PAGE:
For McLaren treating Betty and Mabel with due respect.

For my nephew splitting logs for me early yesterday.

For my niece sharing photos of her little boy and that he loves books too.

Travis Wetland Walk

Spring is a great time to visit this restored wetland, but it’s about more than the triumph of new growth over winter. It is testimony to the hard work of Anne Flanagan, initially, to save the land from housing development, and the ongoing efforts of many volunteers to replant and maintain the habitats (from sand dune to swamp) which make up the reserve. The city council bought the land in the early 1990s and employs a ranger to oversee the work. Weeding is probably the biggest job, the ranger told us. As the trees establish and drop seeds, the new seedlings have to be allowed to thrive.

After the showy brightness of our Springtime rose gardens, it takes a little while to retrain the eye and appreciate the variety and scale of native plants. Many of them are flowering, discreetly. This stream looks as if it is covered in some sort of algae, but it is a native fern which floats on the water. Close up, it is a complex combination of trailing soft roots and tiny fronds. The flag iris to the right, however, is not indigenous.

Mānuka is flowering (alongside introduced buttercups) and we saw the last area of original mānuka on the Canterbury Plains. Plants being re-established include totara, ribbonwood, lacebark, various coprosmas, kōwhai, mataī and kahikatea. Bees are about.

Many birds have chosen to settle here or to return each year. A recent one is the Cape Barren goose which has self-introduced from Australia. Since it was not brought to Aotearoa by humans it is considered a native species. Spoonbills, pied stilts, Paradise ducks, swans, little diving scaup, kingfishers, warblers and pukeko are some of the established birds. We stood on the bank of the large lake and watched short-finned eels cruising by, while Welcome swallows swooped low across the surface of the water to feed on insects.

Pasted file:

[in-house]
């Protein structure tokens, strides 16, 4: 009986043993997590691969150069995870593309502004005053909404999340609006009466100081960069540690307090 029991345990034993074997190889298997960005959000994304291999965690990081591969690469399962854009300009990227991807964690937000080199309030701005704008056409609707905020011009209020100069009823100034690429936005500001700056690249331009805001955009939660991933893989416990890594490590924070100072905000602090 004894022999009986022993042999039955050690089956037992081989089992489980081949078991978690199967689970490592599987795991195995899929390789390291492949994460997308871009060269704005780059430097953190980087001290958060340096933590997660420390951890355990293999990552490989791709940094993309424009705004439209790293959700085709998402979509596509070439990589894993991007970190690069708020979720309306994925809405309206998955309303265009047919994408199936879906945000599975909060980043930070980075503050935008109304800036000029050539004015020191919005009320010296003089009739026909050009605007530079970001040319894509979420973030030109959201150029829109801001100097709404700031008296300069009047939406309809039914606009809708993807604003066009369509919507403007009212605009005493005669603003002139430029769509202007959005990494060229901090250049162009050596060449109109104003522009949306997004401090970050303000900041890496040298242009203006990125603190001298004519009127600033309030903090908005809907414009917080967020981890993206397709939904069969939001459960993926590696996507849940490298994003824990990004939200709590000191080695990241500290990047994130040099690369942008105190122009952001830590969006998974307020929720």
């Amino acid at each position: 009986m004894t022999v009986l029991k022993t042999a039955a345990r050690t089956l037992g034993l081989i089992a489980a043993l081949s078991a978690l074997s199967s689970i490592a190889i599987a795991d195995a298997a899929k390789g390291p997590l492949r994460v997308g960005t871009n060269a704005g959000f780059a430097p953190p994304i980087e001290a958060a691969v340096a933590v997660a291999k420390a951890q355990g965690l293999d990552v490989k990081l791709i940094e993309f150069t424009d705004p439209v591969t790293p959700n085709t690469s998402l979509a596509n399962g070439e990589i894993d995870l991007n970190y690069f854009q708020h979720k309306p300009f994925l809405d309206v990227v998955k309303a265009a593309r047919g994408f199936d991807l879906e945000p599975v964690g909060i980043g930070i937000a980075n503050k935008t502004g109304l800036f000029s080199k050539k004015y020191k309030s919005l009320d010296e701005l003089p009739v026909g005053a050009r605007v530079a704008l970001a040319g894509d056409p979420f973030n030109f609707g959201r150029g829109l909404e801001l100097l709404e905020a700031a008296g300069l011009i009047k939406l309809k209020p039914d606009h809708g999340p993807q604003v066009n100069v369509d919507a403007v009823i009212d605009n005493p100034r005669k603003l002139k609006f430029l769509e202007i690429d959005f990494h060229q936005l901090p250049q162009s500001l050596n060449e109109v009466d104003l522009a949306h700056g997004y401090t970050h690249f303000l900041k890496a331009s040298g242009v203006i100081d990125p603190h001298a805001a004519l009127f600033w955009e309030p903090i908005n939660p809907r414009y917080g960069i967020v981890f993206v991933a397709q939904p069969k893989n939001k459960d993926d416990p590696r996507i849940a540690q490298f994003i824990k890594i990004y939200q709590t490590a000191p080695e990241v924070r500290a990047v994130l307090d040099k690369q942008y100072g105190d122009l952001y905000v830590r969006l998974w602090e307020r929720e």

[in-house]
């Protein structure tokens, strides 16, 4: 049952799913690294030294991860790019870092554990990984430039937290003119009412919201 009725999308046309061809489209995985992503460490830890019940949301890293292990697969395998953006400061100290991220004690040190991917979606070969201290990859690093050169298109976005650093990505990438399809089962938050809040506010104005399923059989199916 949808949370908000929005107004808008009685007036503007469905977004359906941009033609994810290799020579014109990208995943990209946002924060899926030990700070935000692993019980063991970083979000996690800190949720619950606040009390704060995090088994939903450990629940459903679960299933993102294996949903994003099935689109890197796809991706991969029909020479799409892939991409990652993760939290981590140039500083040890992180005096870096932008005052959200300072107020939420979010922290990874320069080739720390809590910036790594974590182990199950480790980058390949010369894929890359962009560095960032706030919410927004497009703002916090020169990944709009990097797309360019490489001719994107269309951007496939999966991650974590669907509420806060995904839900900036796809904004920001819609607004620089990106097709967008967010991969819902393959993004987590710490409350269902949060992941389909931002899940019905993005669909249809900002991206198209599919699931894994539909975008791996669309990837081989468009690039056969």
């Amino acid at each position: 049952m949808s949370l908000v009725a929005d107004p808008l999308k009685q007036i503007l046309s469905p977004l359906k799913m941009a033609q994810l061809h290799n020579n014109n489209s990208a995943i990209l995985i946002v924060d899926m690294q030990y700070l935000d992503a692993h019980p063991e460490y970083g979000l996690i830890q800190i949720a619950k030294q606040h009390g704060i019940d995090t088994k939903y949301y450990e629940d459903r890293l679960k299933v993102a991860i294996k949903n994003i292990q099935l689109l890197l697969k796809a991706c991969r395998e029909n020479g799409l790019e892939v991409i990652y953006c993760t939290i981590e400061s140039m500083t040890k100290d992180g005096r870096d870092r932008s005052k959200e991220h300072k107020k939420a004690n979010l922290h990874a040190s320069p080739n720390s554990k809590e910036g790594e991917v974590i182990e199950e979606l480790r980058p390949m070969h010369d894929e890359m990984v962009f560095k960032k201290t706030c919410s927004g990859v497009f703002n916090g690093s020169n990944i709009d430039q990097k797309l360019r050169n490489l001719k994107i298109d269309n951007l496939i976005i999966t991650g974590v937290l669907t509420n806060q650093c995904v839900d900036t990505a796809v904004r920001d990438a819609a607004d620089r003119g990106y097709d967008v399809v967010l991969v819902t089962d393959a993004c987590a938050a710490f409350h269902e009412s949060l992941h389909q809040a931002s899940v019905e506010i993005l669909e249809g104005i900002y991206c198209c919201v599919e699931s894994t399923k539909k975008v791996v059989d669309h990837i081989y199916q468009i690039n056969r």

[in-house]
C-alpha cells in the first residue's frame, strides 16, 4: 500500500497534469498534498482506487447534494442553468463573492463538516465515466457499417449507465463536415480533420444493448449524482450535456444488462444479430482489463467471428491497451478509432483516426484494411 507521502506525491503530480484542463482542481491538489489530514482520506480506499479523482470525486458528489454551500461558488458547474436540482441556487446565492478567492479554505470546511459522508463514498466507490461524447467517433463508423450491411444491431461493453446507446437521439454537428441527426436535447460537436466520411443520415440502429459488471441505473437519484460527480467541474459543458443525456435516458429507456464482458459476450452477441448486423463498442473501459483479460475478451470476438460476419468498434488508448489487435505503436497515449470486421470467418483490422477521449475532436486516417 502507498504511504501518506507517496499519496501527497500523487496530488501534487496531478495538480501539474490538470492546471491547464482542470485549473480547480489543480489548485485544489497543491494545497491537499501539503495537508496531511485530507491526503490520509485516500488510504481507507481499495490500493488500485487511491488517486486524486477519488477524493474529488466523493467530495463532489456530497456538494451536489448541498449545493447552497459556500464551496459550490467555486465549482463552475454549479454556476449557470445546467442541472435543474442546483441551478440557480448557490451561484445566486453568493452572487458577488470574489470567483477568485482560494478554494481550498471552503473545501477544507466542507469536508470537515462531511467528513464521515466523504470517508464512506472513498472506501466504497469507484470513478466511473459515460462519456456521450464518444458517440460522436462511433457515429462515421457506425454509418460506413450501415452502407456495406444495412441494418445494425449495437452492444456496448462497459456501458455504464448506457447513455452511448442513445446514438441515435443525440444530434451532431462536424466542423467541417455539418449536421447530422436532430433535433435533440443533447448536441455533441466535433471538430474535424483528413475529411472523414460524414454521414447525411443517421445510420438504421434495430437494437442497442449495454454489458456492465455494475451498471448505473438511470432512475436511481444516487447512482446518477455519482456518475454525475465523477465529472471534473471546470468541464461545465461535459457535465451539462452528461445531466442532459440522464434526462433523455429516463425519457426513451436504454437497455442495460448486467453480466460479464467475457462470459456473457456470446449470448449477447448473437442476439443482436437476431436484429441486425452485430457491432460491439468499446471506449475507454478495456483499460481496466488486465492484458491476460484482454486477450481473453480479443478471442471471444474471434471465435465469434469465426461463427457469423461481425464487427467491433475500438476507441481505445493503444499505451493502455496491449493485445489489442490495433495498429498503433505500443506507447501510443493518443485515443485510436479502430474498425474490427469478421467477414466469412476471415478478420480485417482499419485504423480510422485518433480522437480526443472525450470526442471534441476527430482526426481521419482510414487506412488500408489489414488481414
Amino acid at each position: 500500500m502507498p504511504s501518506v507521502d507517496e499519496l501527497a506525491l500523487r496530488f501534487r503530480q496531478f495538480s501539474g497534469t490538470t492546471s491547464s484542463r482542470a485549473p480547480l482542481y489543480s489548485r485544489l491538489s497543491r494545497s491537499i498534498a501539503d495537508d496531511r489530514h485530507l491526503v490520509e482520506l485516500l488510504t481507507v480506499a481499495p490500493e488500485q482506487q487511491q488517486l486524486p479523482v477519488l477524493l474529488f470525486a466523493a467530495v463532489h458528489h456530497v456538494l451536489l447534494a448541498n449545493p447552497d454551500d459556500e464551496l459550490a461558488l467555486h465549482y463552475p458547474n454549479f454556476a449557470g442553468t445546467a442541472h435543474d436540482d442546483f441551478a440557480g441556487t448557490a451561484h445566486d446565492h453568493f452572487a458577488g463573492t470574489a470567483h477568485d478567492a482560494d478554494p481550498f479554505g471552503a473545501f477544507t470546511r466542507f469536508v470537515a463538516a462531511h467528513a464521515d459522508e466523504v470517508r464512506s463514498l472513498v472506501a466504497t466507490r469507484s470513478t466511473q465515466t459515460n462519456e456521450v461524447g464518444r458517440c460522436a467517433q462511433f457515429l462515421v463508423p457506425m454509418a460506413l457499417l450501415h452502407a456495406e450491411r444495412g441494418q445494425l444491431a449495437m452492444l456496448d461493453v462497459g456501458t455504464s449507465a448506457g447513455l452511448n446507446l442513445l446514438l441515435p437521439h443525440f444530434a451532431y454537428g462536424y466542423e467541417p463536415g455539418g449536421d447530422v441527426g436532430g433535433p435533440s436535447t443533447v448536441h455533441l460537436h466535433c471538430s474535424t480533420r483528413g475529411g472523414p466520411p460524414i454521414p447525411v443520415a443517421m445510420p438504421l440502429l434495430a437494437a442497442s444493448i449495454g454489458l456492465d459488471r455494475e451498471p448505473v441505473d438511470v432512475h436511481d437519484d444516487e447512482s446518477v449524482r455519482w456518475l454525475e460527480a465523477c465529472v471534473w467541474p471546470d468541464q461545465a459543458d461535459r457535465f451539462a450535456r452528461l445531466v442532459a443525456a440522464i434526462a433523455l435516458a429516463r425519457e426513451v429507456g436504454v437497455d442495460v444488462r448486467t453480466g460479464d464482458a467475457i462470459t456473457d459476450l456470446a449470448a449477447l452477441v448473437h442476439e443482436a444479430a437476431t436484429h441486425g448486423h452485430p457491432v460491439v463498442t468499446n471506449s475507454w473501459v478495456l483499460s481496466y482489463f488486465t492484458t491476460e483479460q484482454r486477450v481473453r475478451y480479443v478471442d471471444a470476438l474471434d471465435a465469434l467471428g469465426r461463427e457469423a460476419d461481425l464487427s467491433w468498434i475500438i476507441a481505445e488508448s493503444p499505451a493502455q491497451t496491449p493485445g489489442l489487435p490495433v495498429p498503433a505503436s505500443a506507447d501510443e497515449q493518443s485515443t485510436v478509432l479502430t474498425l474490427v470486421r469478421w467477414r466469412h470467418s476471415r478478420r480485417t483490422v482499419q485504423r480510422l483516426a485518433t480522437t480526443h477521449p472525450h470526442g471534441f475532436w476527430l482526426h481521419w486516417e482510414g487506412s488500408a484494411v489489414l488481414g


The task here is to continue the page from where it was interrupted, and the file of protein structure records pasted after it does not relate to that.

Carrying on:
Even though, if you look closely, you can see houses in the distance, this view all the way to Te-Poho-o-Tamatea (Port Hills) gives some idea of what it could have been like for Māori – before Europeans arrived with a different view of what land was for. I couldn’t help feeling sad for what we have lost, but hopeful too for the future of this place.

Acknowledgements: The walk was organised by the WEA. Our expert guide was the very knowledgeable environmental advocate Colin Meurk who humorously identifies with the mataī tree in its various manifestations (from a tangled mess of twigs to a giant of the forest) and finds it a useful metaphor of ‘patience and humility’ as he wrote in a chapter in Tree Sense which ends with this inspiring sentence:

We need to acknowledge now, before it is too late, the strong physical, political and spiritual links between trees and place-making, well-being, strength and power, alongside humility, steadfastness, wisdom, patient long-termism, sustainability, and kindness to people and the planet. Like never before, it’s time to think like a matai.

Meurk, Colin D., ‘Think Like a Matai’, p167, Tree Sense ed. Susette Goldsmith, Massey University Press, 2021.